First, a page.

Just mentioning the word stress can make your head spin as you think about your to-do lists, meetings, and schedules, as well as kids, work, and money. Whatever triggers it, it distracts you from your sense of calm.
As you allow your negative thoughts to control you, you lose your precious energy in handling the symptoms of stress. You’ll lose your ability to solve your problems and issues.
Your inner critic can make or break your day. Although it can help you live a life that is true to your values, this part of your internal dialogue can cause depression and bring down your self-esteem and self-worth.
Sometimes, your inner critic can be mean. It knows what to say to push down your self-confidence. To soothe it, you may use a tool that allows you to have a productive dialogue with it. This tool is called journaling.
Journaling helps you develop a balanced relationship with your inner critic over the long term. To use it as a valuable tool, make sure to record your thoughts as you gain insight into your behaviors and moods. It does not only help you solve your problems, but it also reduces stress. It is a proven method to improve mental and physical health, thereby, increasing your self-esteem.
But how can you get started?
Start writing about your life
To start calming your inner critic through journaling, you need to start writing about where you are in your life right now. Are you living in one of the best cities for a healthy lifestyle? You can write about your living situation, your relationship and where you want to be in a few months or years.
Write for at least five minutes each day
Practice writing for five to ten minutes every day. It does not matter what you are writing. The goal here is to allow your stream of consciousness to flow. Never edit your feelings or thoughts. And don’t edit your grammar. In other words, don’t filter what you’re thinking.
Jot down things that you appreciate
In here, you need to have a separate journal for all the things that you value most in your life. When you’re feeling down, you can read those things to boost your happiness, making you more thankful, rather than regretful. Doing so will help you cultivate an attitude of gratitude.
Write your achievements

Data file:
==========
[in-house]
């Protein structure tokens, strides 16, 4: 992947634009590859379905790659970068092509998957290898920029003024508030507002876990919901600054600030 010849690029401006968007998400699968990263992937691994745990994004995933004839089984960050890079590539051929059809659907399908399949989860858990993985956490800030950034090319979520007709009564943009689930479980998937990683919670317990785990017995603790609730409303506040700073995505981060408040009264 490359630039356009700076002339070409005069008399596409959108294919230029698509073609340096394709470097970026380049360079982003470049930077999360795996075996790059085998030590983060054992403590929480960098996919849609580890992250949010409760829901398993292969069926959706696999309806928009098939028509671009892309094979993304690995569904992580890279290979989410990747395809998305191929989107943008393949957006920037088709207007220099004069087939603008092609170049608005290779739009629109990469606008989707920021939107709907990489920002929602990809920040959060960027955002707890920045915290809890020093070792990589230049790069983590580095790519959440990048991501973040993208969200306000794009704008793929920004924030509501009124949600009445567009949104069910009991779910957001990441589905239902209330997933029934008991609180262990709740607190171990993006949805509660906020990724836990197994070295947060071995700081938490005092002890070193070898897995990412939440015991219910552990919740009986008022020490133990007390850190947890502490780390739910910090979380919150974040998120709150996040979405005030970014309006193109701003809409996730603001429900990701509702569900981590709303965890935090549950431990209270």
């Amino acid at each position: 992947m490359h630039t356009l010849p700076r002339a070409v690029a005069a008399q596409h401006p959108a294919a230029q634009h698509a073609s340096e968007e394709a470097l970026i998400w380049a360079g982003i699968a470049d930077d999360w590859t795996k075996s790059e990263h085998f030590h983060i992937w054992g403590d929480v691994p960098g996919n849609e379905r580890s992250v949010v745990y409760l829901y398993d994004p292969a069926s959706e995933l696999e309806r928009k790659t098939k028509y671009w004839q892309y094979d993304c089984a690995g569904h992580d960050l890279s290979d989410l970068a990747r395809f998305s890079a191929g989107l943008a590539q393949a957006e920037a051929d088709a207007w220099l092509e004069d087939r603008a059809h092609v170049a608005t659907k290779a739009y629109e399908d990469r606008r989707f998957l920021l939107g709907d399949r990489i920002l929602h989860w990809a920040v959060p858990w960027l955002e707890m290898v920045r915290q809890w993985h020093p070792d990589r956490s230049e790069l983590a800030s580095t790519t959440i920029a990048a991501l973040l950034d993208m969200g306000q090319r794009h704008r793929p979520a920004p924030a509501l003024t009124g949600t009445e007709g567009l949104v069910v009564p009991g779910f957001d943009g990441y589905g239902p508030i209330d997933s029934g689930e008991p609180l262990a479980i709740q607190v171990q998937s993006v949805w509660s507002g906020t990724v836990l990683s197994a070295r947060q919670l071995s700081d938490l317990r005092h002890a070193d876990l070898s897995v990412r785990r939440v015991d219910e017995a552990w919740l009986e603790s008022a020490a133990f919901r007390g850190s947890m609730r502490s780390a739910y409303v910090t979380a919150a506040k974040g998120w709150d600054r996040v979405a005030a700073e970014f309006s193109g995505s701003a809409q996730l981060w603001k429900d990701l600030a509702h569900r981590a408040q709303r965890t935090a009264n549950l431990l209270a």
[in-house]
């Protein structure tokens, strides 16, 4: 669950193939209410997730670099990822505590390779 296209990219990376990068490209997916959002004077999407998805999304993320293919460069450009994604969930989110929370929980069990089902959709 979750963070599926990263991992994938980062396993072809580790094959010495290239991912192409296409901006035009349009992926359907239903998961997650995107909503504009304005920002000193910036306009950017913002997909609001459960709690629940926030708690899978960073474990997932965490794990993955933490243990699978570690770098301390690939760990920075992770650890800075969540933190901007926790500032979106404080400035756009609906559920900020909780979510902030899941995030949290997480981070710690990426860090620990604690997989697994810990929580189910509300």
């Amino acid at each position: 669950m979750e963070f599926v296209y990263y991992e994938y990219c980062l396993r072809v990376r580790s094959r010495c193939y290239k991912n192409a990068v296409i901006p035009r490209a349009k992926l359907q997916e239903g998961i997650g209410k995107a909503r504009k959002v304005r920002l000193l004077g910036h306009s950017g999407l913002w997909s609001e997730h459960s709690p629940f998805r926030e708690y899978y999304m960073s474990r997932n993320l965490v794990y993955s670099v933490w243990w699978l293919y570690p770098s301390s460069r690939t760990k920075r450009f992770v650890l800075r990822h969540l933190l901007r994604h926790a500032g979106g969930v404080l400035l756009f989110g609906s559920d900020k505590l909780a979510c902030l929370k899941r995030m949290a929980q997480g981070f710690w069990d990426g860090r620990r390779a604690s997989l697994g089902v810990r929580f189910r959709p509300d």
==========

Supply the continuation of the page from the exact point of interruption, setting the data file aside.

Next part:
Big or small, you should consider jotting down your successes or achievements every day or week. Read them every day to inspire and help you grow.
Include your self-portraits
Learn to love and accept yourself by taking photos of yourself and including them in your journal.
Write an event that disturbs you
If you are struggling with something or if there’s an event that keeps on bothering you, you may write it down in the third person so you can distance yourself and provide a new insight of the topic. Then, jot down what you have learned from that experience.
Write your questions and concerns
Take note of your questions, issues, and concerns. Then, breathe deeply and listen for a response from yourself and write it automatically. Now, if you don’t have an answer right away, you can look for signs throughout the day.
When you write down your inner voice, never allow your self-hating thoughts to take over. Instead, respond to it from a compassionate perspective. Write a more caring response to your internal voice attacks. Each time your inner critic sneaks in, shut it out.
Read back your past notes
It is called retrospecting. This method involves reading back what you have written in the past to find patterns, language, and underlying beliefs. You may do this activity weeks after writing an entry. In that way, you can read more accurately. Know if you have recurring complaints. Your inner critic may be focusing on your specific attributes, like your work ethic or appearance. As you identify those patterns, you can look at where they might come from.
Then, know whether there’s truth in the complaints. You may be tempted to dismiss your inner critics’ criticisms. However, they can also be useful in finding out where you might be behaving in a way that you’re out of line with your values. As you start writing down your thoughts, you become more compassionate about how you respond to your inner critic’s complaints. Journaling can help you develop a more positive dialogue that comes with consistent practice. With conscious attention, it is possible to shift the inner criticism to empathy and acceptance.
Catrin Cooper is professional blogger and freelance writer at Rentberry company from San Francisco.
She sees her purpose in providing people with up-to-date info in spheres of marketing, self-development, and real estate.
Apart from work, she adores traveling and yoga.